20 Million Miles to Earth (review by Doug Smith)
Ahhh, the fifties … back when you could basically convince anyone that anything could happen, even man traveling to Venus and bringing back a dangerous, vegetarian creature with an evil moustache. “20 Million Miles to Earth” is a perfect example. Nathan Juran, the director of this fine (?) piece of cinema, also brought us such gems as “The Deadly Mantis” and “Attack of the 50 Ft. Woman.” Why he was so obsessed with big things, I know not, and, quite frankly, I think I want to keep it that way.
The movie opens in a fishing village in Sicily, where, of course, some sweaty, hairy Italian guys are out fishing. What else is there to do in a fishing village? Anyway, just as they’re reeling in their nets, a giant, broken-off pencil tip crash lands in the water. Most of the boats get the hell out of there, but one, containing two men and a little boy named Pepe – who, for some unknown reason, desperately wants to own a cowboy hat – stays to investigate. They row on over to the wreck and the men hop in it and look around, finding two slightly alive people. They toss ’em over their sweaty, disgustingly hairy Italian shoulders and bring them to the boat, just as the pencil tip begins to slowly sink into the water.
Meanwhile, back at NASA, Bruce Willis is in training to become an astronaut and … no, wait … it isn’t really NASA and there’s just some lumpy, government guys wondering what happened to the pencil tip rocket they sent to Venus. Just as the movie grinds to a screeching halt, the plot police phone the scientists and tell them where the ship went down.
Back to Italy, where Pepe finds a translucent Venusian turd with a nougat filling, sealed in Tupperware. He takes it to Dr. Leonardo, the village scientist, and sells it to him for 200 lira, which is probably about two bucks in American money. He examines the lump of gelatinous goo, as his daughter, Marisa, who’s a doctor-in-training, tends to the astronauts found in the ship. The commander, Col. Robert Calder, comes to and proceeds to boss the girl around in the typical fifties style. Being the rocket scientist that he is (get it?), he quickens his shipmate’s death by yelling at him and bouncing him around. Marisa finally gives him a tranq big enough to knock King Kong off the Empire State Building, and he goes to sleep.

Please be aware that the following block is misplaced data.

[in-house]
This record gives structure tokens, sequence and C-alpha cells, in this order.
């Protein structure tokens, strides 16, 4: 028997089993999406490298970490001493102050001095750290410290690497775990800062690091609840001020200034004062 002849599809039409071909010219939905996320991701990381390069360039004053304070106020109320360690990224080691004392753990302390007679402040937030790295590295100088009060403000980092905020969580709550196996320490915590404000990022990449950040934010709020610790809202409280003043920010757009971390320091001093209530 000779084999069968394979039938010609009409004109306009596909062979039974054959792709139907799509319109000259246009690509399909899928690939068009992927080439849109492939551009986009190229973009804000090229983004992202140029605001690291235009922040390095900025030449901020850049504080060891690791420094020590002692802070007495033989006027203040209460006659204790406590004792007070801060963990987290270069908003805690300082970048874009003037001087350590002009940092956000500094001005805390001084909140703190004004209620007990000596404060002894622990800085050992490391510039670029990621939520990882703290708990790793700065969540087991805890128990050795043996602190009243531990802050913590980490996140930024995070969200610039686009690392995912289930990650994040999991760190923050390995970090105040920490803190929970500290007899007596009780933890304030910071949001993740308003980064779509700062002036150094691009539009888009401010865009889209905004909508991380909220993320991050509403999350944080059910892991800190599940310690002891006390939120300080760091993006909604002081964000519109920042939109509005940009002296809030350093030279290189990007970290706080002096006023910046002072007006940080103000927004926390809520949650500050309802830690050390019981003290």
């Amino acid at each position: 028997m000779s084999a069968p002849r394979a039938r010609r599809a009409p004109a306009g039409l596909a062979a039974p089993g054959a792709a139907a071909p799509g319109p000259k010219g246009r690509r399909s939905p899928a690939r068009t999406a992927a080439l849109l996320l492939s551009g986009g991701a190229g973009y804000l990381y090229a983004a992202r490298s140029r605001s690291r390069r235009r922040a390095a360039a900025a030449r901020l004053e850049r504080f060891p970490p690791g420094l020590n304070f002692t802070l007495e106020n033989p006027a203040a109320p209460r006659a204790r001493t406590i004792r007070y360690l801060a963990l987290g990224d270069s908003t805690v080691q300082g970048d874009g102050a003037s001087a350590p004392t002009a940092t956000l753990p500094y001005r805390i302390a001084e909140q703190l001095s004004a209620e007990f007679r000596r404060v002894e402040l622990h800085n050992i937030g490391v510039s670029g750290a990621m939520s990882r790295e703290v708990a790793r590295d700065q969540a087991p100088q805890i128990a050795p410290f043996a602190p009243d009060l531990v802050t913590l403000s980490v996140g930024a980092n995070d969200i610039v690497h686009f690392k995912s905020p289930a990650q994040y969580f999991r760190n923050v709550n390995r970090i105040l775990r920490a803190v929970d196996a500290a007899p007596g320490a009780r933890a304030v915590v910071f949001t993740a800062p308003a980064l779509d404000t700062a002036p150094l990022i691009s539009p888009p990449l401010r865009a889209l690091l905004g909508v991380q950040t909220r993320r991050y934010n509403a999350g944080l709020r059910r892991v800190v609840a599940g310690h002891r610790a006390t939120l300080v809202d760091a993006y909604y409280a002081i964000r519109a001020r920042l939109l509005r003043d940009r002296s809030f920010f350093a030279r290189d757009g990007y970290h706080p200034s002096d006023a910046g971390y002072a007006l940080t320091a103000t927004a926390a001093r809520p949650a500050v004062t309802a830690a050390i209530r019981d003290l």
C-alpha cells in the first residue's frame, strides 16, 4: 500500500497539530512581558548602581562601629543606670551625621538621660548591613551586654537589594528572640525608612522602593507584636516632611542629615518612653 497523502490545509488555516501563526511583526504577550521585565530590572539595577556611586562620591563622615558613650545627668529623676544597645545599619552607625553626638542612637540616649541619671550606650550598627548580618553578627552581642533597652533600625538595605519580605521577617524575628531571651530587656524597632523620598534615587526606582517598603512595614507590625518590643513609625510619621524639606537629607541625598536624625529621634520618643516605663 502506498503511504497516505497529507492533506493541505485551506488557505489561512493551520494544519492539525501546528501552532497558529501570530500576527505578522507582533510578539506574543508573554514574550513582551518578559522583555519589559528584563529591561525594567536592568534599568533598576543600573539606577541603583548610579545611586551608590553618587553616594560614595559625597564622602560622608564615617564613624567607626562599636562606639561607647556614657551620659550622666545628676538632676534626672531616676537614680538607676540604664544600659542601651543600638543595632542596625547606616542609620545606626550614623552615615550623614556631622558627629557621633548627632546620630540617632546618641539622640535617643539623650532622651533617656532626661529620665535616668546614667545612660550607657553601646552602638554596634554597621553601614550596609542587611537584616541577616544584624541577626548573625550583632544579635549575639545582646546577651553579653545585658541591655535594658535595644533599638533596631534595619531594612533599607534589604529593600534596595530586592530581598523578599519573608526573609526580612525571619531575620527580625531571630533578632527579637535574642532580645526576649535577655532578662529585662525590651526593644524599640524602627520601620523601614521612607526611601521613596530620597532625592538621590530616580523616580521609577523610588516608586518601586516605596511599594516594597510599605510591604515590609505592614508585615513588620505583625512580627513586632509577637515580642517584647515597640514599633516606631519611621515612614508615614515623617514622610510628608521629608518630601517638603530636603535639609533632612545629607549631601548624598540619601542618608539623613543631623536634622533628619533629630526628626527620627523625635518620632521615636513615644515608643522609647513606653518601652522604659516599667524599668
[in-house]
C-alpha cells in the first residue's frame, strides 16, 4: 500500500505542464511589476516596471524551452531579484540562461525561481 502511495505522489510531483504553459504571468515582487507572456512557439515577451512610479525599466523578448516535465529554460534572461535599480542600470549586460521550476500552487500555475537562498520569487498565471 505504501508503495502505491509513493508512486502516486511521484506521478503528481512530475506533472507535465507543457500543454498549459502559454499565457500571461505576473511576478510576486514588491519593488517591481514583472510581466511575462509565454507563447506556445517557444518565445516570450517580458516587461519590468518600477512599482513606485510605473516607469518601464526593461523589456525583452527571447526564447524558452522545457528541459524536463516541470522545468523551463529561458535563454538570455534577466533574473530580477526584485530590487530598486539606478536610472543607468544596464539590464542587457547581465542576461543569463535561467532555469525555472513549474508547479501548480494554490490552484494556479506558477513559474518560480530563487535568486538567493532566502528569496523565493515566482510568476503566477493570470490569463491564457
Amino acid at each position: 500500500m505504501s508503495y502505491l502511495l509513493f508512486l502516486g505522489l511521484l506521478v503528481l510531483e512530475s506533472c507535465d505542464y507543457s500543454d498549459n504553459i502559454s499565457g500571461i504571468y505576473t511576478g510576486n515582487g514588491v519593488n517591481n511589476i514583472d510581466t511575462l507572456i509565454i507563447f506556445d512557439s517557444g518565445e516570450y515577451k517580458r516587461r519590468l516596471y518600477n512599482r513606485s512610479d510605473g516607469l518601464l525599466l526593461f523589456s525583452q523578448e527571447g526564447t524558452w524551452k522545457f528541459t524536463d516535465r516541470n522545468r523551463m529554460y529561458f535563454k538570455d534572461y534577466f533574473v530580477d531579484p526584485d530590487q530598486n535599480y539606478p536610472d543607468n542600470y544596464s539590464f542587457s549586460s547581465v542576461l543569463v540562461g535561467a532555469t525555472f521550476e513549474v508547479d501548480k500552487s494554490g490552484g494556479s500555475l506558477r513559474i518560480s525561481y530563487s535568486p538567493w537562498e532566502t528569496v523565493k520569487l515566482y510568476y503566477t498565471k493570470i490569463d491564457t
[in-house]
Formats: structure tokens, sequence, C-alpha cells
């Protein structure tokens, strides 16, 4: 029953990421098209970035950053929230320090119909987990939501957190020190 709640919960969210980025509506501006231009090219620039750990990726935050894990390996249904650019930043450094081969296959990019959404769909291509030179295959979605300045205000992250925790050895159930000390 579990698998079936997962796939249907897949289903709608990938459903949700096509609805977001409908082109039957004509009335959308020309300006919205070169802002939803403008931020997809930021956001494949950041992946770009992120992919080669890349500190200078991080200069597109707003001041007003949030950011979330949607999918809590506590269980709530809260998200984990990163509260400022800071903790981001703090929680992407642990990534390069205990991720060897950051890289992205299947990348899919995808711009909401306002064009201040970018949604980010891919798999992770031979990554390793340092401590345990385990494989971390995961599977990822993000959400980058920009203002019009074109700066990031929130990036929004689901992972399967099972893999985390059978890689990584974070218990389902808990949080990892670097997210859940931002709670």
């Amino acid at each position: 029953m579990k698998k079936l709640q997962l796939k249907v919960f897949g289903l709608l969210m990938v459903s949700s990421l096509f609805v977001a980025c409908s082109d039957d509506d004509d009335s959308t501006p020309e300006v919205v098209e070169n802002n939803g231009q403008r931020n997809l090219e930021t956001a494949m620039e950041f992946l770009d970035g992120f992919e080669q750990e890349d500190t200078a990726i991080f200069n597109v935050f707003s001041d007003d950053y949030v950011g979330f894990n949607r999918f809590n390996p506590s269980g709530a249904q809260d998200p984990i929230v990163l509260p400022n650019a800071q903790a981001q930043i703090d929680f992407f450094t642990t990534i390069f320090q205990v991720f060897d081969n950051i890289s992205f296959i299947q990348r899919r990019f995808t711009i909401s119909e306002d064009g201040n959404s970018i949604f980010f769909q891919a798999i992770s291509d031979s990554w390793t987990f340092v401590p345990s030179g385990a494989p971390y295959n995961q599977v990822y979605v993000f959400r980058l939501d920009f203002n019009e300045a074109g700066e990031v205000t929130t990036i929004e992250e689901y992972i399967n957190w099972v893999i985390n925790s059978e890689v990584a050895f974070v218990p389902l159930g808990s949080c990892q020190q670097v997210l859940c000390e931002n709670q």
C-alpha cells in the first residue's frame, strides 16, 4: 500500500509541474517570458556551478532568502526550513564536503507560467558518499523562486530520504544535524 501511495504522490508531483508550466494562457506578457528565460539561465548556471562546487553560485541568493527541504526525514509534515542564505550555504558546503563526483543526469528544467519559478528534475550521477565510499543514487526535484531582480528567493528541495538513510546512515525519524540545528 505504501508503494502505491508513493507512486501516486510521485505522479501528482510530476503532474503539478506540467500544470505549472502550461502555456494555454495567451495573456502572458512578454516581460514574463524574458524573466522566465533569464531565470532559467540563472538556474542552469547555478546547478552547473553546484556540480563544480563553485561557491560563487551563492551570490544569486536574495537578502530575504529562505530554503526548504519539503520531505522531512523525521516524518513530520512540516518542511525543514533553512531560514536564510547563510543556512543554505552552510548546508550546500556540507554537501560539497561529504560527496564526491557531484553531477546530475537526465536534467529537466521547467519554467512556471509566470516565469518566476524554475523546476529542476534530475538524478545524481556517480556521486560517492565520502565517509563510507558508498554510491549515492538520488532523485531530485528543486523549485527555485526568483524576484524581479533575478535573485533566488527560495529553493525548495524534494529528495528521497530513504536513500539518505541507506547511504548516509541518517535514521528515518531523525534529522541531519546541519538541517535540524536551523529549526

When Marisa gets home, she discovers the nougat center of the turd has hatched, revealing a slab of animated clay, shaped to look like a monster. Dr. Leonardo throws it in a cage for the night and wakes up the next morning to find it nearly doubled in size. He takes it to Rome, in order to study it further.
That same day, the government guys arrive to talk to Col. Robert Calder, who tells them of the creature he brought back from Venus. They alert the local authorities and assemble a team of divers. Now, I have to pause this summary, in order to give you a warning … FOR THE LOVE OF GOD, DO NOT LOOK DIRECTLY AT THE SCREEN WHEN THE DIVERS ARE ON IT! There. Now then, Pepe overhears the goings on and tells the government guys he sold the thing to Dr. Leonardo. See how all my incoherent, unintelligible ramblings come together?
The government guys go after Leonardo and Marisa, who are halfway to Rome. The creature predictably breaks out of the cage it’s being kept in and takes off on a romp through the country, happening across a farm. It goes into the barn, where there’s apparently some guy just off camera hurling chickens at it. It then proceeds to kill a dog. Men, fine. Women, okay. But when an innocent dog is killed, damn it, that’s when I get pissed off. The government guys arrive as Farmer Julio is investigating his barn, and attempt an oh-so-intelligent course of action. Col. Calder grabs a pole and starts poking at the monster, trying to get it into a cage. That’ll work. Wait, no, it won’t. The plan backfires and the monster tackles farmer Julio better than Reggie White on steroids and gets away.
The next plan they try is a little more elaborate, involving an electric net, paratroopers and sulfer, which is a big part of the beast’s diet. And it actually works! Well, kind of. They capture it and bring it to Rome for studying, until it breaks loose again. They eventually blow it away, along with most of the Coliseum. Damn Americans.
This movie was actually kind of fun, save for the five second scene of the divers in upsettingly tight shorts. If you’re looking for some good, ol’ fashioned nightmare fuel, that would be it. Other than that, it was okay. I give it three yaks.